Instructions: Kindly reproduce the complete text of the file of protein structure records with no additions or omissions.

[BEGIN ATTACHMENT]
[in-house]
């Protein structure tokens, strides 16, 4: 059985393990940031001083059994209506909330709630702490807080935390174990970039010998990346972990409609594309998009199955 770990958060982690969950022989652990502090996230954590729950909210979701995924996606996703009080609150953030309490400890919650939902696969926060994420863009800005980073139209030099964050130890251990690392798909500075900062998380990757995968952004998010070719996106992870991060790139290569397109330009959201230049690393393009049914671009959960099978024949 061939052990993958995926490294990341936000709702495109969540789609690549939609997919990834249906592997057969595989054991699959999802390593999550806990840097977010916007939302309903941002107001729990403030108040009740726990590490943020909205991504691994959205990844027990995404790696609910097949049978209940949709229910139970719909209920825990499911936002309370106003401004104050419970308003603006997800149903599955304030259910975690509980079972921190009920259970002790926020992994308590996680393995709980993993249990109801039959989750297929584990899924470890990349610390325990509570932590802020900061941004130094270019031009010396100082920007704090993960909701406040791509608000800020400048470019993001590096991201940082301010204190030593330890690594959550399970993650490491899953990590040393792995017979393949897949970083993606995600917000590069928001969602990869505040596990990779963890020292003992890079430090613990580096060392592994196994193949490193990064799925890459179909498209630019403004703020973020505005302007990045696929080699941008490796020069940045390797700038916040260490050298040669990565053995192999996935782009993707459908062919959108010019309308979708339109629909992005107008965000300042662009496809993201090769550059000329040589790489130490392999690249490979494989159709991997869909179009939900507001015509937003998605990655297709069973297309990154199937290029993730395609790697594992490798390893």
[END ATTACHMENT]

[in-house]
């Protein structure tokens, strides 16, 4: 059985393990940031001083059994209506909330709630702490807080935390174990970039010998990346972990409609594309998009199955 770990958060982690969950022989652990502090996230954590729950909210979701995924996606996703009080609150953030309490400890919650939902696969926060994420863009800005980073139209030099964050130890251990690392798909500075900062998380990757995968952004998010070719996106992870991060790139290569397109330009959201230049690393393009049914671009959960099978024949 061939052990993958995926490294990341936000709702495109969540789609690549939609997919990834249906592997057969595989054991699959999802390593999550806990840097977010916007939302309903941002107001729990403030108040009740726990590490943020909205991504691994959205990844027990995404790696609910097949049978209940949709229910139970719909209920825990499911936002309370106003401004104050419970308003603006997800149903599955304030259910975690509980079972921190009920259970002790926020992994308590996680393995709980993993249990109801039959989750297929584990899924470890990349610390325990509570932590802020900061941004130094270019031009010396100082920007704090993960909701406040791509608000800020400048470019993001590096991201940082301010204190030593330890690594959550399970993650490491899953990590040393792995017979393949897949970083993606995600917000590069928001969602990869505040596990990779963890020292003992890079430090613990580096060392592994196994193949490193990064799925890459179909498209630019403004703020973020505005302007990045696929080699941008490796020069940045390797700038916040260490050298040669990565053995192999996935782009993707459908062919959108010019309308979708339109629909992005107008965000300042662009496809993201090769550059000329040589790489130490392999690249490979494989159709991997869909179009939900507001015509937003998605990655297709069973297309990154199937290029993730395609790697594992490798390893």